Offshore project seeks permit to ramp-up Hawaiian ops
May 17, 2016
By Erich Luening
Looking to boost their successful Velella project’s offshore fish pen production by six times over previous efforts, executives at Kampachi Farms and partners at the offshore aquaculture division of US defense giant Lockheed Martin have applied for a permit to expand the project in federal waters around the Hawaiian Islands.
Neil Sims, Kampachi Farms co-founder and chief executive officer, said he expects a decision on the permit application this spring and believes it’s time to scale-up the project and make it more economically efficient.
Under a permit from the National Marine Fisheries Service (NMFS) which is now up for public comment, Kampachi Farms would deploy a 40-foot-wide cylindrical pen stocked with 15,000 fish in federal waters 5.5 miles off Keauhou on the big island of Hawaii. The site hosted the company’s earlier experiments with smaller pens.
“Two thousand fish is a nice research project. Fifteen thousand fish is a more meaningful research project, but we want to be doing 150,000 fish per cage,” Sims told the local paper Hawaii Tribune and Herald.
The defense company Lockheed Martin partnered with Kampachi Farms to develop the technology used in a successful trial conducted two years ago. A division of Lockheed has since spun off into a venture called Forever Oceans, which Sims said will collaborate on the Vellela project.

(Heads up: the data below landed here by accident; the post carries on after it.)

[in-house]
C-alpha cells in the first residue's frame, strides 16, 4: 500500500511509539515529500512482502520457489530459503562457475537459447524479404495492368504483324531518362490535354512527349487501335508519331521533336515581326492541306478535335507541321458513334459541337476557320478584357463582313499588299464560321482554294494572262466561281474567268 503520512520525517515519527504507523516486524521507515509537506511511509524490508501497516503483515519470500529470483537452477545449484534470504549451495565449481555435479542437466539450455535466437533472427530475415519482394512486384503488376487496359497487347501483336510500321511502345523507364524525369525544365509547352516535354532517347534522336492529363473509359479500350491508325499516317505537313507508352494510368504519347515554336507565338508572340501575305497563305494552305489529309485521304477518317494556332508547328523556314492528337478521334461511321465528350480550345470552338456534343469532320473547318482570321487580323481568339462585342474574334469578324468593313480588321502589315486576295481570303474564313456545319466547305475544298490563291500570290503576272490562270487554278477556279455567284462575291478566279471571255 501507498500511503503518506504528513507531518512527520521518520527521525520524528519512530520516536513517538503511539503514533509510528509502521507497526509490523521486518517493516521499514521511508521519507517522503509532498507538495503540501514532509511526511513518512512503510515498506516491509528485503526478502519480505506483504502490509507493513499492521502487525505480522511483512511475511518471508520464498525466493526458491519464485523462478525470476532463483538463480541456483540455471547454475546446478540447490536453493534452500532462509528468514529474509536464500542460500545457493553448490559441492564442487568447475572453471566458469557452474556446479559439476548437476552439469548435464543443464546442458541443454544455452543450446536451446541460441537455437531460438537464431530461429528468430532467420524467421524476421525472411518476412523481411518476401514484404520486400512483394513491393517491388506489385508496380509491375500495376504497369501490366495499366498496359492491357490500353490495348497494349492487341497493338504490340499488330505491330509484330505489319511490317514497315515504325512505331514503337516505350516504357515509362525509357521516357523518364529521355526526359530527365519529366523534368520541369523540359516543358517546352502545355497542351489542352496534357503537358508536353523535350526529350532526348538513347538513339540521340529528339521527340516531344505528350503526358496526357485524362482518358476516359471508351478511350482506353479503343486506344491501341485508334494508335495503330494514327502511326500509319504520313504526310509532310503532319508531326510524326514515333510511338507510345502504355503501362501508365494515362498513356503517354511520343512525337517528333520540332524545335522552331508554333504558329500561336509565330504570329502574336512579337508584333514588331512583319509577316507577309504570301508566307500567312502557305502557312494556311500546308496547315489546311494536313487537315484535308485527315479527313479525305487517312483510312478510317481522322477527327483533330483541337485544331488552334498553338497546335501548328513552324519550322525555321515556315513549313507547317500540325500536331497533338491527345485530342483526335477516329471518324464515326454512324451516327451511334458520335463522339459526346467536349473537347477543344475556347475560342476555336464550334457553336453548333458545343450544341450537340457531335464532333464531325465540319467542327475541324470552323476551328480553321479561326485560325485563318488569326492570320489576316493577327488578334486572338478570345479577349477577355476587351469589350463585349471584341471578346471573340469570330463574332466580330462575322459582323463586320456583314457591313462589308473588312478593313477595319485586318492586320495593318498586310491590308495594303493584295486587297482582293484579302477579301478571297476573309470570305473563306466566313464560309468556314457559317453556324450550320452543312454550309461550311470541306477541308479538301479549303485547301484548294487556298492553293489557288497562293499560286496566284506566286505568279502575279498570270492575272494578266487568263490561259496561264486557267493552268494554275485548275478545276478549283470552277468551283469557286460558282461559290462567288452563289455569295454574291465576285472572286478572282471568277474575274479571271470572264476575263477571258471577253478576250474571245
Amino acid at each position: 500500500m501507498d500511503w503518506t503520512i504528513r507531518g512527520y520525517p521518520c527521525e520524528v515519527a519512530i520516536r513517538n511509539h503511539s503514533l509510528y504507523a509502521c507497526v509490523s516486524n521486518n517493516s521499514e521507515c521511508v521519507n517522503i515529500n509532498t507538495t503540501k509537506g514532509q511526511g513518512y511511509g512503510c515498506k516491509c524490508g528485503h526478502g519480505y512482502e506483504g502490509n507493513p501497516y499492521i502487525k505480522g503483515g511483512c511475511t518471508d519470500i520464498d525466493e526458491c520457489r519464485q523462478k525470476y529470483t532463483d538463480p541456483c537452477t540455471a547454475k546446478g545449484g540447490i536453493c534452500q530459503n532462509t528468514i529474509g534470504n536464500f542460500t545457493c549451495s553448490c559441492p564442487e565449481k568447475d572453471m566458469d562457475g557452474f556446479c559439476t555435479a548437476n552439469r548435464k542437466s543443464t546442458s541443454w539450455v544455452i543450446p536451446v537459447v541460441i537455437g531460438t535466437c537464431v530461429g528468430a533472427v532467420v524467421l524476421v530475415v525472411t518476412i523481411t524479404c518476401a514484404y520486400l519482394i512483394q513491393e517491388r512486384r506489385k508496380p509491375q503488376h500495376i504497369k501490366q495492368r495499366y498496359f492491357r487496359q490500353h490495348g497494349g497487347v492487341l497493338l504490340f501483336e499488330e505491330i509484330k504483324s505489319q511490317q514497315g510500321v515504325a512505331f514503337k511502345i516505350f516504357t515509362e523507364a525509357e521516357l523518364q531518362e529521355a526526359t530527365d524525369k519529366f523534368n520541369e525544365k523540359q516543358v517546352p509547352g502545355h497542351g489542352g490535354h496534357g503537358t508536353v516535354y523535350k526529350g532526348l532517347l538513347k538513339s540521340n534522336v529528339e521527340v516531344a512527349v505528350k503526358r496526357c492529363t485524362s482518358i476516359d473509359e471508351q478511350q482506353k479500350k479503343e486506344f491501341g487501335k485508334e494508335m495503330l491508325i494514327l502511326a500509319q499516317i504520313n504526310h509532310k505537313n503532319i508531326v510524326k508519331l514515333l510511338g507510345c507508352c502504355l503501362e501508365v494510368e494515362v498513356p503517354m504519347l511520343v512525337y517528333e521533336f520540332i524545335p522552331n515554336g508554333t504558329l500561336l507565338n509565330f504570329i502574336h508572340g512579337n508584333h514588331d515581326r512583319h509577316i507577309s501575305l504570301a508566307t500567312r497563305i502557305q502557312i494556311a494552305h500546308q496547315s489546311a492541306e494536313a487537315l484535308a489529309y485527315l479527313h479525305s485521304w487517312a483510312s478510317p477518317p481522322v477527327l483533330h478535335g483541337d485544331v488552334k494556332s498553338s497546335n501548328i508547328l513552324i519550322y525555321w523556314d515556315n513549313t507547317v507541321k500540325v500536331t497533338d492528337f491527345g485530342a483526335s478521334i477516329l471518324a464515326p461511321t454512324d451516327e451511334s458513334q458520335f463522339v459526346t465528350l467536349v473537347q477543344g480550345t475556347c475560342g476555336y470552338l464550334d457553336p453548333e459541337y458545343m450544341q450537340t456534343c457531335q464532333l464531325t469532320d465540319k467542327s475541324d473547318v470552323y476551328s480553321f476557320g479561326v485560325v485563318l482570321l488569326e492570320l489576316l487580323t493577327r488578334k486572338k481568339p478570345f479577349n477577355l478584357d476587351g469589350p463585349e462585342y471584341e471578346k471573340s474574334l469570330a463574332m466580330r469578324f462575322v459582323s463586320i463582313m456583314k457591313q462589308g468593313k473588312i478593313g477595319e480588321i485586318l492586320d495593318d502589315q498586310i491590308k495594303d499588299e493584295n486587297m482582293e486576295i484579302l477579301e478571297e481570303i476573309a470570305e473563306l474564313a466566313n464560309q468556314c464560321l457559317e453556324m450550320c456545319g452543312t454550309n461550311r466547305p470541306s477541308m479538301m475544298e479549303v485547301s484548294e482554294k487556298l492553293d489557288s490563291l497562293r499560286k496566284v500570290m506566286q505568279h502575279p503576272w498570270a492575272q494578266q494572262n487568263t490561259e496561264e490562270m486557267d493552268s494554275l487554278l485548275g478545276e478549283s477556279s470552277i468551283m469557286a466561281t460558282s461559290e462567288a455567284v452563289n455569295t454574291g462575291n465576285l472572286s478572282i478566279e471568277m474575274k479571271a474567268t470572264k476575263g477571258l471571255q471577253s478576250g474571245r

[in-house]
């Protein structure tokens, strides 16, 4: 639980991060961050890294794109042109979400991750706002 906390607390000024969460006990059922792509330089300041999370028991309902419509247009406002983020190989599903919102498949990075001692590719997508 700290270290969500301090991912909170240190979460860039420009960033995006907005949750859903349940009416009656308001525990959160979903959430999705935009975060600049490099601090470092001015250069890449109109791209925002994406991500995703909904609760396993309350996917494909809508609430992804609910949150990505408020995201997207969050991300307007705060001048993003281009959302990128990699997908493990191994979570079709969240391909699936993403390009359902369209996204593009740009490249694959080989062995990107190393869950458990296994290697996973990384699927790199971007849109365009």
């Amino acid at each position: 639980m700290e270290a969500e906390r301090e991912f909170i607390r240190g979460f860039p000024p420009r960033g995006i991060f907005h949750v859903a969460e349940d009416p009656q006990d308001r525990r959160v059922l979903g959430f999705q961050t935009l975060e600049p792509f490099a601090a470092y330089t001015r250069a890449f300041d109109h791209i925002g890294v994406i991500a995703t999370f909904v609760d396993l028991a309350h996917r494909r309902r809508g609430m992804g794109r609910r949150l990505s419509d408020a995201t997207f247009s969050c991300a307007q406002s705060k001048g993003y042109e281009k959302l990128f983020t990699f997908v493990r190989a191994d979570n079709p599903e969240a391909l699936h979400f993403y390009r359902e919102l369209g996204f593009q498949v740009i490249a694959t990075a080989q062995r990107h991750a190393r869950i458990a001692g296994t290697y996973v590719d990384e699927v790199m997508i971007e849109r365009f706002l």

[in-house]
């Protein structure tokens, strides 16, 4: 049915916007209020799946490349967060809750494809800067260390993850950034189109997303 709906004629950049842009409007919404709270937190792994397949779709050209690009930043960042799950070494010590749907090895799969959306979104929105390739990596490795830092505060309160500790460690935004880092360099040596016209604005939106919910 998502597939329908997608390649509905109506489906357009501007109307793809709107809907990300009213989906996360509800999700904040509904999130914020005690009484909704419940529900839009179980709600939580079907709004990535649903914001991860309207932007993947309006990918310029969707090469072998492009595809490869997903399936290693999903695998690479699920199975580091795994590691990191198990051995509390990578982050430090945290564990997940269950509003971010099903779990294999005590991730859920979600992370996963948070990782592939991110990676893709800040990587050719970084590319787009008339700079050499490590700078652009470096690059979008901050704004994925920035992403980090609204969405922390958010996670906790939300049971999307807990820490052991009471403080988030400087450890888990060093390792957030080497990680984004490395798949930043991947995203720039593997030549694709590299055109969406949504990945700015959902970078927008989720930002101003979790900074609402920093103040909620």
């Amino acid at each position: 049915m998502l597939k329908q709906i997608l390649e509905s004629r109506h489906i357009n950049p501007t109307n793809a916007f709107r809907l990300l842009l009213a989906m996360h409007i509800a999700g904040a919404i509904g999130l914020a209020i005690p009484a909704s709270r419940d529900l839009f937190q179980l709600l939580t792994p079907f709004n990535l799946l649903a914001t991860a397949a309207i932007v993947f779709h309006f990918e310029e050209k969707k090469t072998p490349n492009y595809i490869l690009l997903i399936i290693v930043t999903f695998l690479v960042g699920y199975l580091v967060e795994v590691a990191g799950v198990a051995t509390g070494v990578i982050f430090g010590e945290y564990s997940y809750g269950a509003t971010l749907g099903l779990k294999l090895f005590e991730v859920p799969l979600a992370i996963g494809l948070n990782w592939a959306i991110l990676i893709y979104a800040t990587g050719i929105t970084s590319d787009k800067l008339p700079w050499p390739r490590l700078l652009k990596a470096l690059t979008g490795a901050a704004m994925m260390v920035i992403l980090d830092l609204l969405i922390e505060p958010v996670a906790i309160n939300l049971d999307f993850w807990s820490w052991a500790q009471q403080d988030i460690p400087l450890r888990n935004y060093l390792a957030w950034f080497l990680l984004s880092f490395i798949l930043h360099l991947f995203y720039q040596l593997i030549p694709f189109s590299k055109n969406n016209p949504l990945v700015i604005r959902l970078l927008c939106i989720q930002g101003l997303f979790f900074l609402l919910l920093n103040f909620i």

The next-generation aquaculture technology of the Velella Mariculture Project was named to Time magazine’s “50 Best Inventions of 2012” list. Citing the growing global demand for Omega 3-rich marine fish and flat wild fish catches, Time noted the potential for an aquaculture method that has no discernible environmental impact.
NMFS officials say the Vellela Delta trial will be well-flushed by ocean currents in 6,000 feet of water, and should have minimal impact on water quality. A maximum of two cohorts of fish would be raised over two years, for a total of no more than 30,000 fish or about 120,000 pounds, according to a draft environmental assessment. Kampachi can be harvested every eight months.
Along with Lockheed, Sims partnered and got funding for the initial Valella trial from the Illinois Soybean Association, which researched and developed alternative feed supplements for the initiative.
— Erich Luening